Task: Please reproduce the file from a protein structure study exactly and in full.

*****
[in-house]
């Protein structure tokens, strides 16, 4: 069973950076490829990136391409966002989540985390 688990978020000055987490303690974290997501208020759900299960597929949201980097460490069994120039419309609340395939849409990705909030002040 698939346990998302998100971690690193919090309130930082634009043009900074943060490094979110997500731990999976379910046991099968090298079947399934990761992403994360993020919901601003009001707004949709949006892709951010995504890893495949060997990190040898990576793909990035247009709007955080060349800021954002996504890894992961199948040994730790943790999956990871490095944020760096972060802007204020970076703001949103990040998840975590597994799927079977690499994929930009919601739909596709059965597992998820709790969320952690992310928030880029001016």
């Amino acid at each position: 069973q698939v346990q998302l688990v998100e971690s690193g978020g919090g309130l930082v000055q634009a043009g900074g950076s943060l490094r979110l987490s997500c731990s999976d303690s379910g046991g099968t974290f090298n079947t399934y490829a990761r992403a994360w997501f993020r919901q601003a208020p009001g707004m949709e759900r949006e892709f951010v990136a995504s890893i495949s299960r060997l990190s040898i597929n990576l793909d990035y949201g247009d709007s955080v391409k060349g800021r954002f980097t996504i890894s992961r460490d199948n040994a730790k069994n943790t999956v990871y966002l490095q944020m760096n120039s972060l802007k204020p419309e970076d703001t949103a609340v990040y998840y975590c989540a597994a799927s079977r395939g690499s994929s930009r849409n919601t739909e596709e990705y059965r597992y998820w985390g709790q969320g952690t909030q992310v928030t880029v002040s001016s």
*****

[in-house]
């Protein structure tokens, strides 16, 4: 069973950076490829990136391409966002989540985390 688990978020000055987490303690974290997501208020759900299960597929949201980097460490069994120039419309609340395939849409990705909030002040 698939346990998302998100971690690193919090309130930082634009043009900074943060490094979110997500731990999976379910046991099968090298079947399934990761992403994360993020919901601003009001707004949709949006892709951010995504890893495949060997990190040898990576793909990035247009709007955080060349800021954002996504890894992961199948040994730790943790999956990871490095944020760096972060802007204020970076703001949103990040998840975590597994799927079977690499994929930009919601739909596709059965597992998820709790969320952690992310928030880029001016």
């Amino acid at each position: 069973q698939v346990q998302l688990v998100e971690s690193g978020g919090g309130l930082v000055q634009a043009g900074g950076s943060l490094r979110l987490s997500c731990s999976d303690s379910g046991g099968t974290f090298n079947t399934y490829a990761r992403a994360w997501f993020r919901q601003a208020p009001g707004m949709e759900r949006e892709f951010v990136a995504s890893i495949s299960r060997l990190s040898i597929n990576l793909d990035y949201g247009d709007s955080v391409k060349g800021r954002f980097t996504i890894s992961r460490d199948n040994a730790k069994n943790t999956v990871y966002l490095q944020m760096n120039s972060l802007k204020p419309e970076d703001t949103a609340v990040y998840y975590c989540a597994a799927s079977r395939g690499s994929s930009r849409n919601t739909e596709e990705y059965r597992y998820w985390g709790q969320g952690t909030q992310v928030t880029v002040s001016s």